Ultimately how does WollstonecraR's theory work for you ? Does it give you enough leverage to open new and exciting areas of experience or is it too much a product of its own time and place to do that ?
1'11 focus here on one specific issue: the conclusion of the poem by B s :
...I am sinnerJ I am saint. I am the beloved and the / Betrayed. I have no joys which are not yours, no / Aches which are not yours. I too call myself I* (11. 56-9).
It seems to me that the dichotomy in the approach to the question of women's identity -which is very much part of Wollstonecraft's work- appears here. On the one hand Reason suggests that women's welfare is part of the common weal. The tragedy that women are denied their rights is part of the tragedy of the suppression of human and individual rights. On the other hand, if this is so, how can women's experience retain its claim to difference, to uniqueness which gives it the ability to name and identify itself? What seem to you to be the premises of identity for women's issues? And what happens if (as in this poem) these premises are not found within a com~anionatemarriage?
LET US SUM UP
Mary Wollstonecraft went further than her contemporaries in late eighteenth-century England by demanding that the twin values of reason and revolution which they cherished be applied to the cause of women's education. Given that the association of ideas shapes individual identity Wollstonecraft argues that education is essential to train the minds of women away from enslavement to early impressions. She highlights the inferiority of contemporary literature and life to show that defective education of women is the cause of social and personal ills. Wollstonecraft's work is typical of its age and culture. It illustrates the nexus between early socialism and feminism but ultimately seems to demand equality for women mainly as a means to , an end -that of the companionate marriage -rather than as an end in itself.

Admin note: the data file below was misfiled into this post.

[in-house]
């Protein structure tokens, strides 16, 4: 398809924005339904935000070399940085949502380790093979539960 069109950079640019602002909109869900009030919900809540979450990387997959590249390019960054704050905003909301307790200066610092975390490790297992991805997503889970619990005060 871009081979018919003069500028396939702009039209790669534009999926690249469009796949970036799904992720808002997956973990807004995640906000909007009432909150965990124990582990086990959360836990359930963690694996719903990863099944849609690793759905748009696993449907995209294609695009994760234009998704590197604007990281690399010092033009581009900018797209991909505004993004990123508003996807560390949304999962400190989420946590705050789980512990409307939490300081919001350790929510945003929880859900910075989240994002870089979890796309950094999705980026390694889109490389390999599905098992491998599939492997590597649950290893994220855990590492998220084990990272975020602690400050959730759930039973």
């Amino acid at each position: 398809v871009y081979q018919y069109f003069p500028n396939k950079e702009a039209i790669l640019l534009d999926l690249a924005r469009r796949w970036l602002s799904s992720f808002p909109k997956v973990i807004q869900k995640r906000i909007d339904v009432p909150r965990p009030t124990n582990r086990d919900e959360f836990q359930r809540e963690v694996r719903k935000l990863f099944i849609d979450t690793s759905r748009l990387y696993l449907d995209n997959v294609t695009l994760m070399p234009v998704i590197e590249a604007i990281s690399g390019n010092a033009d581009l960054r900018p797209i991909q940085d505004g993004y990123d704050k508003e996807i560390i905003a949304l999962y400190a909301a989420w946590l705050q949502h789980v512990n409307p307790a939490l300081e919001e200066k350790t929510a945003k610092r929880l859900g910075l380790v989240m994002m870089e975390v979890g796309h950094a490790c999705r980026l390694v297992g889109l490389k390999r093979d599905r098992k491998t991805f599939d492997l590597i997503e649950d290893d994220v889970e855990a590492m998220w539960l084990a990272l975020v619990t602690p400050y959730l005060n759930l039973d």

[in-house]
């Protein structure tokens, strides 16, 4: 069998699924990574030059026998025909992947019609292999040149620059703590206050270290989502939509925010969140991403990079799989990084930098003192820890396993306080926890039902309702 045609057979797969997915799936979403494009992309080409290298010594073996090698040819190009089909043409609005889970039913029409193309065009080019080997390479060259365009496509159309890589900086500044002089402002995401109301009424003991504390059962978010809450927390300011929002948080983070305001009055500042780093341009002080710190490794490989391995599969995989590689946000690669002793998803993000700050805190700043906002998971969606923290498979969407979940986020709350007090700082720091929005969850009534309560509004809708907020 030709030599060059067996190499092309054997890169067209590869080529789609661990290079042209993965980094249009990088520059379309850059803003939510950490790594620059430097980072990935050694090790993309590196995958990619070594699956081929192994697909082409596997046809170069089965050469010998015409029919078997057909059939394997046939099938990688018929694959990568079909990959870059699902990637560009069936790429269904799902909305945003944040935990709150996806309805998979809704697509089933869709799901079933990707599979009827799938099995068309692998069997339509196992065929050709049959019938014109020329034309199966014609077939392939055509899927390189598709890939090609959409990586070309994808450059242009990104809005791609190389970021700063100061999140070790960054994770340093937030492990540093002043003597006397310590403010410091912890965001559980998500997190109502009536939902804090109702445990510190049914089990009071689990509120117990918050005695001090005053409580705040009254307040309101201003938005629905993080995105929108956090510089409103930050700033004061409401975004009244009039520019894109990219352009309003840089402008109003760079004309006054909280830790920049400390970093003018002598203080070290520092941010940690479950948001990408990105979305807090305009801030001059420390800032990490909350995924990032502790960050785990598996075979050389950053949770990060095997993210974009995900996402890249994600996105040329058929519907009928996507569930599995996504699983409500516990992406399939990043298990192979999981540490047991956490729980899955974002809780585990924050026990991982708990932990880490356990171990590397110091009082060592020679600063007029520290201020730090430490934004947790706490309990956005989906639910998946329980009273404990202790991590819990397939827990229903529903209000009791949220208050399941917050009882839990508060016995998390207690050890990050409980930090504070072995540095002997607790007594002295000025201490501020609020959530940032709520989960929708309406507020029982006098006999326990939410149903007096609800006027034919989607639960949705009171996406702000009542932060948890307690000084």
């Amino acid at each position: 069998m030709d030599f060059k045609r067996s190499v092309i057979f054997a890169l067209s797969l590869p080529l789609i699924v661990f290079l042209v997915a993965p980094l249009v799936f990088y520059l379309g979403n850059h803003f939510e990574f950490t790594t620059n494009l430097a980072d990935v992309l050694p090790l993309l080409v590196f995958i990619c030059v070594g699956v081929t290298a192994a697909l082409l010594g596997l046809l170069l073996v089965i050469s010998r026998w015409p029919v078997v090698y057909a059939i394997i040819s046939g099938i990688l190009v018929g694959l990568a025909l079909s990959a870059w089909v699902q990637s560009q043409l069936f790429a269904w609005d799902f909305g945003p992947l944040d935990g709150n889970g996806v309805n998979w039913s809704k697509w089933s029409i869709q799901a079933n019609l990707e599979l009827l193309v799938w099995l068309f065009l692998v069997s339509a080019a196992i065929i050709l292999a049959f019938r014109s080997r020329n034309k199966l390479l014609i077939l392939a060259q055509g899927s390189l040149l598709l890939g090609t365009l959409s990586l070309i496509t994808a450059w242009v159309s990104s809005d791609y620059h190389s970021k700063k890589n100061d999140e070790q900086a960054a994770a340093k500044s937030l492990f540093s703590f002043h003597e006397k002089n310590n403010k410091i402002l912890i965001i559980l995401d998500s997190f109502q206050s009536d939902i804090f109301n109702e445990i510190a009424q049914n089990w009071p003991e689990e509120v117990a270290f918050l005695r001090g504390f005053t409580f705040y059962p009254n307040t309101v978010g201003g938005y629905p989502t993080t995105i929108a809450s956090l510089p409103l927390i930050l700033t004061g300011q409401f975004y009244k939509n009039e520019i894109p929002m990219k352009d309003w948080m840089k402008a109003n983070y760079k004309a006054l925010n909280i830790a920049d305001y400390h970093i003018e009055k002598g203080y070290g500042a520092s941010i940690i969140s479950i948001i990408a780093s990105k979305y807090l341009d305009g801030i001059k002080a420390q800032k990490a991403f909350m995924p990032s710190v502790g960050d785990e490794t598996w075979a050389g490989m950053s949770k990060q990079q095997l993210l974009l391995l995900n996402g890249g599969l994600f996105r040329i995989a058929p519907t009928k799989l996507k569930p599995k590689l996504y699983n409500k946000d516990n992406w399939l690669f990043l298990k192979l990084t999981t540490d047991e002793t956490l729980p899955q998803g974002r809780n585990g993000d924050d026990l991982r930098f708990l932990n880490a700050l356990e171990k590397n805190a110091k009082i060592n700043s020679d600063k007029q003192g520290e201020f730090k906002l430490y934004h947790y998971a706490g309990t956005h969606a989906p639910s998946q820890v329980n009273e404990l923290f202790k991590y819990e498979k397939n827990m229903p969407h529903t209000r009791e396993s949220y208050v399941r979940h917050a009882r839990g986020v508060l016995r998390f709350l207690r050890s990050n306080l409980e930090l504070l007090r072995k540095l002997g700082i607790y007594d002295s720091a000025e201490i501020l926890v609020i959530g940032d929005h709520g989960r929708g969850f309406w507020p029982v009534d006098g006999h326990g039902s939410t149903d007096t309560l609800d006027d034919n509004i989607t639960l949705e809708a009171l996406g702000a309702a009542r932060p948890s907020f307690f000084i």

Celerity Egyptian bondage
Speed An allusion to the period of enslavement in the
Old Testament of the Israelites by the Egyptians Whose service is perfect freedom An allusion to a Christian prayer which describes as liberation from sin service to God
Examine the nature of the revolution in women's education proposed by Wollstonecrafi.
Use 'An Introduction' to demonstrate how Wollstonecraft's work is constrained by being the product of its day and age.
Warnock, Mary : Introduction to A Vindication of the Rights of Woman and The Subjection of Women. ~ o i d o nJ:. M. Dent & Sons., 1985.
UNIT 3 VIRGINIA WOOLF: A ROOM OF ONE'S OWN Structure Objectives Introduction Social And Cultural Background 3.2.1 OfTheText 3.2.2 Position Of Women The Text 3.3.1 Its constituency 3.3.2 Its Content Its Contribution 3.4.1 In Its Time 3.4.2 Subsequently Possible Application Let Us Sum Up Glossary Questions Suggested Reading
The primary objective of this unit is to examine Woolf s A Room of One S Own, Chapter IV so as to extend the debate on the education of women begun in the analysis of Wollstonecraft and to introduce into it the fresh issue of the development of the woman writer. I also look at the related idea of economic independence for t women.
Virginia Woolf was born in 1882 to Leslie Stephen -one of the editors of the Dictionary of National Biography -and his wife Julia, one of the best-known society hostesses in late nineteenth-century London. Woolf s own recollections of her childhood focus largely on repression and abuse. Her adulthood was spent largely among friends of the Bloomsbury group which was London's select coterie of intellectuals comprising painters, writers and critics. The group included people as diverse as the economist John Maynard Keynes, the iconoclastic biographer Lytton Strachey and the novelist E. M. Forster. Contemporaries were struck -unlike perhaps readers in the 1980's and 1990's with the sense of continuity rather than discontinuity such a background shared with the age that had gone before it. However radical Woolf has seemed to later readers, what struck her peers was that she was very like the age she criticised. ' The weapons they [Strachey and Woolfl turned on the Victorians were forged in Victorian houses' (Majumdar 239). I'll try and examine the consequences of this later but just for now I'd like to stay wlth Woolf s career. She helped shape Modernism in England both as a critic and as a novelist. One of her best known essays 'Mr. Bennet and Mrs. Brown' (1924) had her doing a hatchet-job on the well-made, realistic novel (such as those by Arnold - - - -- - - - - - -. . . - - . . - - - ..